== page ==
Teens need to develop an understanding of the speed at which and how far and wide online information can spread.

Online posts, images etc. can also be distorted or changed as they are continually shared – and shared amongst people the initial user did not want to include.

It can be extremely difficult to erase some parts of a digital footprint, it is best practice to try to remember simple guides to reduce the negative impact bad choices can have in years to come;

  • Stop and think about what you have written before you hit send or post – is it appropriate?
  • Just as in real life – treat others as you would want to be treated. Show respect, empathy, compassion and honesty.
  • Set your social network profiles to private. Check privacy settings regularly as updates are not always well communicated by the sites, for instance, Facebook currently has a button in its privacy settings showing users what their profiles would look like to anonymous users or particular friends.
  • Try to keep up with photo tags from friends and delete any you do not think are appropriate.

Cyber safety expert Susan McLean is at the forefront of educating teens on the importance of keeping themselves and their digital footprints safe in the cyber world.

Her tips for parents include;

  • Be aware, be educated and be involved. Knowledge is power.
  • Know where your kids go online and who they talk to.
  • Social media sites have age restrictions, help your children to obey them – don’t help them to lie.
  • Help them to use all the safety and security settings sites have.
  • Let them know they can come to you no matter what problem they face in terms of online use
  • Set clear rules about tech use, including no devices in bedrooms
  • Know their passwords and codes – but do not stalk them!
  • Be prepared to discuss sensitive issues such as pornography and sexting – if you don’t they will look online
  • Embrace technology for the benefits rather than focus on the negatives – it is here to stay!

 

 

Exercise boosts boys’ brain power

Boys who take time out of their day to run around and work up a sweat are helping to boost their brain power and academic prowess, according to leading researchers.

A panel of international experts have written and signed consensus statement guidelines linking the positive benefits of exercise to a child’s academic ability.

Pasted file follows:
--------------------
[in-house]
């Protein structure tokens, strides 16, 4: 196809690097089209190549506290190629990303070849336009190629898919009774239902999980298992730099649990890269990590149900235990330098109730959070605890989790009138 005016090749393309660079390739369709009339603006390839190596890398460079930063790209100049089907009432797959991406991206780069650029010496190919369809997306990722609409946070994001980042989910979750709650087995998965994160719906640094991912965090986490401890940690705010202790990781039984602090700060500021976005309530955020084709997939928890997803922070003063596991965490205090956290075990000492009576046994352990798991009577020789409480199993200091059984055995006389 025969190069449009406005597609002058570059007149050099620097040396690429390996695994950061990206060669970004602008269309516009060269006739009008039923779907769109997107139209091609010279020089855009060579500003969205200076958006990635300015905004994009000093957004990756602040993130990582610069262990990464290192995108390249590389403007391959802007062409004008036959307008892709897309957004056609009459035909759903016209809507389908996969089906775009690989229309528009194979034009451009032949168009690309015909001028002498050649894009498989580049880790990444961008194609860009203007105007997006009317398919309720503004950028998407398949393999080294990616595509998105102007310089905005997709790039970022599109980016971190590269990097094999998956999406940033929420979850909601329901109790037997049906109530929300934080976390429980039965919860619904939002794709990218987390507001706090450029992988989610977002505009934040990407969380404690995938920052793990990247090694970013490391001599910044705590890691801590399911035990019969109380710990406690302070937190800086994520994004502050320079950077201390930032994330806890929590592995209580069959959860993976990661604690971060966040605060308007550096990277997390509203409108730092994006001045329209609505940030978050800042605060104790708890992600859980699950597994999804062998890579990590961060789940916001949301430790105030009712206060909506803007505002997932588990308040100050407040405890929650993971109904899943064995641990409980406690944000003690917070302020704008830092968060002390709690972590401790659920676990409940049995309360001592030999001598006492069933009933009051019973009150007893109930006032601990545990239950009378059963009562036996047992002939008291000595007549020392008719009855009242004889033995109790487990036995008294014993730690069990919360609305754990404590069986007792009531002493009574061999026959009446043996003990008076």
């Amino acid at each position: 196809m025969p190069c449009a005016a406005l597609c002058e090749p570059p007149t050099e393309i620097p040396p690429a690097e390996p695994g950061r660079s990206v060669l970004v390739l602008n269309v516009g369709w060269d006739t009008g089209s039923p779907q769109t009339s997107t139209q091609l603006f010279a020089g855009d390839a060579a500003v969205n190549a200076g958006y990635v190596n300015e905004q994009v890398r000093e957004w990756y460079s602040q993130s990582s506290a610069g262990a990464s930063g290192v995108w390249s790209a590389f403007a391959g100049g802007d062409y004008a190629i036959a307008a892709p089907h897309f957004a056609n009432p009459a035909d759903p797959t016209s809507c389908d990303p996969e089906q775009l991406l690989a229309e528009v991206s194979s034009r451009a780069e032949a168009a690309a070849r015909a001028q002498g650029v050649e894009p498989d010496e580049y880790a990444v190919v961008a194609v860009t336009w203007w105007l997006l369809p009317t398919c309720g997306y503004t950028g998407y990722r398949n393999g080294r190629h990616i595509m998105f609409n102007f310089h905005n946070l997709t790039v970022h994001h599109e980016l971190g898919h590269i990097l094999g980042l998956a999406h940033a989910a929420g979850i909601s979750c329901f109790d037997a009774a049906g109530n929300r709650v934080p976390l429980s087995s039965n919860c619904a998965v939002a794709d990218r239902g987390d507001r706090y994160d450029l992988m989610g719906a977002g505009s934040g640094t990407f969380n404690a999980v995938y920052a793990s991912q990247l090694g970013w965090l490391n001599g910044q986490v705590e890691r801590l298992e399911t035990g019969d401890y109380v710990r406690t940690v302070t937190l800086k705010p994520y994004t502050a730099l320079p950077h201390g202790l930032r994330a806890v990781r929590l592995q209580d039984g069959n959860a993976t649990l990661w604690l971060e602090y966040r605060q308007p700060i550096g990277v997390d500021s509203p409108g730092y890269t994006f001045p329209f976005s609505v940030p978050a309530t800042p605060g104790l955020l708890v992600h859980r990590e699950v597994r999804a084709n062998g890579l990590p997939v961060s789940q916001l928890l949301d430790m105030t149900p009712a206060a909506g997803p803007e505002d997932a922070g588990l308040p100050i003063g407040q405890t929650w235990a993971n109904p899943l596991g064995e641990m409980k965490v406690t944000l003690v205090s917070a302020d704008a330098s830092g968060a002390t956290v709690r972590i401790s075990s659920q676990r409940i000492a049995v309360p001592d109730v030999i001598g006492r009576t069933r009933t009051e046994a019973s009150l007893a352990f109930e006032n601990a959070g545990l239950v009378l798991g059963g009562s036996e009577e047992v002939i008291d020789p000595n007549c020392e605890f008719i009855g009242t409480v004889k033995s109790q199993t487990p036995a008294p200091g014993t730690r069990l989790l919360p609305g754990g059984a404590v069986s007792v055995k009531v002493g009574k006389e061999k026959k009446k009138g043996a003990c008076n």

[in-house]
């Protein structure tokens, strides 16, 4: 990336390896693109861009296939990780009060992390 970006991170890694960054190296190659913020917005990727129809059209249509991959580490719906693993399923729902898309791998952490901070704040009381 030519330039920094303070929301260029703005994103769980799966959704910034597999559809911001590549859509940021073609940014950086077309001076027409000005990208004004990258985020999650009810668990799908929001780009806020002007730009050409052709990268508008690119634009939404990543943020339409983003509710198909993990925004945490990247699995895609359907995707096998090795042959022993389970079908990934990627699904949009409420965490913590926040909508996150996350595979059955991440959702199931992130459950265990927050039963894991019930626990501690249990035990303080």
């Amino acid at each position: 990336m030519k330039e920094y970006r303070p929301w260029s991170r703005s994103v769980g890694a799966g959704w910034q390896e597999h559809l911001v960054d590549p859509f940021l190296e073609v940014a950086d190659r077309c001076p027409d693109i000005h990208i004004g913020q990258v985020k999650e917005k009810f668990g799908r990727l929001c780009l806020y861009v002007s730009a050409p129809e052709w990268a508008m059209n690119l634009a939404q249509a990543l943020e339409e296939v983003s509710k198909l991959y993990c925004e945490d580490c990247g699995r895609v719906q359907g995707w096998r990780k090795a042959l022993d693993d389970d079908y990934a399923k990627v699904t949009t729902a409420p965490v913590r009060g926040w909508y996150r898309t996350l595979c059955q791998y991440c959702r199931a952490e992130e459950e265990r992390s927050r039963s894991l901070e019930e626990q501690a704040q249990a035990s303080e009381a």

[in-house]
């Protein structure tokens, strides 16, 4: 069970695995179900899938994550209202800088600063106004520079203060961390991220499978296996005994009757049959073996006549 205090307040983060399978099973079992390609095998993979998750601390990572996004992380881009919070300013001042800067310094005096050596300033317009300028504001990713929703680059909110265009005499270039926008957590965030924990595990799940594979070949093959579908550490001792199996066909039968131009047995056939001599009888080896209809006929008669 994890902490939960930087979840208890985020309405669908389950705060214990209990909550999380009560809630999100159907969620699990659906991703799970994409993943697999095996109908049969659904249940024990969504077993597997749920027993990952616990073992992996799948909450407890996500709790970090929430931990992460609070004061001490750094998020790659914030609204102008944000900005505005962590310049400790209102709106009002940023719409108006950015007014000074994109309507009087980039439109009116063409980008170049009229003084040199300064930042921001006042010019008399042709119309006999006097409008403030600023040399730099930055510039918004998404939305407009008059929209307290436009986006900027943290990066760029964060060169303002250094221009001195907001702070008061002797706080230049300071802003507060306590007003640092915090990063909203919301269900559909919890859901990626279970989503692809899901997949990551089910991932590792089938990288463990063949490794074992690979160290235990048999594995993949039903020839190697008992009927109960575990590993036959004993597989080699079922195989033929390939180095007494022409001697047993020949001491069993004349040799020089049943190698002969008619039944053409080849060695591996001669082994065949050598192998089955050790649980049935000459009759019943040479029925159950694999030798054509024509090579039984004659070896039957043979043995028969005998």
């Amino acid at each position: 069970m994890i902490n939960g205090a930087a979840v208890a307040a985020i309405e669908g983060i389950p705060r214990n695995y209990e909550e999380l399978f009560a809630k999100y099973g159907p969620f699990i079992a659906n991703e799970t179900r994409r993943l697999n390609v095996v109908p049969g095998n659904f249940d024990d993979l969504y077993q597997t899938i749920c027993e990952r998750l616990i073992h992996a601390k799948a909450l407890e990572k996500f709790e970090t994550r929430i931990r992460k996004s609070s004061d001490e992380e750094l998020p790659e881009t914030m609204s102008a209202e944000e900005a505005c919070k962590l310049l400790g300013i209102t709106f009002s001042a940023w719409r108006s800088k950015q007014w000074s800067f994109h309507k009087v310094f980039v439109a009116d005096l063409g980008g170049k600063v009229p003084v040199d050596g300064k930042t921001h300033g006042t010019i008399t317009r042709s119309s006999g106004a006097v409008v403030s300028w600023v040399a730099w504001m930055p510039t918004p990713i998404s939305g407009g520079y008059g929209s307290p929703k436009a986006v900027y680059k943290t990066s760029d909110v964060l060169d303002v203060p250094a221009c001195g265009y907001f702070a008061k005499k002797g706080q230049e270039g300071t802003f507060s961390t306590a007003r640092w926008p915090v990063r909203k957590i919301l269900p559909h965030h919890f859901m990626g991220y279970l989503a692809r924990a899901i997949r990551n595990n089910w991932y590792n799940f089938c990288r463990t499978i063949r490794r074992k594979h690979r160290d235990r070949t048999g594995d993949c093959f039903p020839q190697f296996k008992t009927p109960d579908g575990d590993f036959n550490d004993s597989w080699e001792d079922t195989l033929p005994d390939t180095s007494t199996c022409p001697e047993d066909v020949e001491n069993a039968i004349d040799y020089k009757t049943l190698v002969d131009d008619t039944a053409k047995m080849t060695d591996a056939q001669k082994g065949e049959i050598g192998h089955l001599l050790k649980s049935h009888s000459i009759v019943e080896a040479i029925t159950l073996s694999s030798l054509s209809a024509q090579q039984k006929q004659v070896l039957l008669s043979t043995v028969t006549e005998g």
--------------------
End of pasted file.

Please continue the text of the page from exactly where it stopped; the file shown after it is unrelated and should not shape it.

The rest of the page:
Fitness and health, intellectual performance, engagement, motivation and wellbeing and social inclusion were the four themes of the guidelines – focusing on structured and unstructured play of six to 18 year olds at school and during leisure time. The experts agreed;

  • Physical activity and cardiorespiratory fitness are good for children’s and young people’s brain development and function as well as their intellect
  • A session of physical activity before, during, and after school boosts academic prowess
  • A single session of moderately energetic physical activity has immediate positive effects on brain function, intellect, and academic performance
  • Mastery of basic movement boosts brain power and academic performance
  • Time taken away from lessons in favour of physical activity does not come at the cost of getting good grades

One of the experts involved in the process, UK’s Exeter University Children’s Health and Exercise Research Centre director Craig Williams said the guidelines show that all levels of society should put enhanced physical activity into practice.

“Over the 30 years we have been researching the health and well-being of young people, we have seen the accumulation of paediatric data across physiological, psychological, environmental and social issues. This 21-point consensus statement reflects the importance of enhanced physical activity, not just in schools but sports and recreational clubs, with the family, and even for those children with long term illness,” Professor Williams said.

The benefits of physical activity are not limited to positive effects on health and the academic mind, but also promote life skills such as motivation and self-esteem, confidence and positive well-being according to the findings.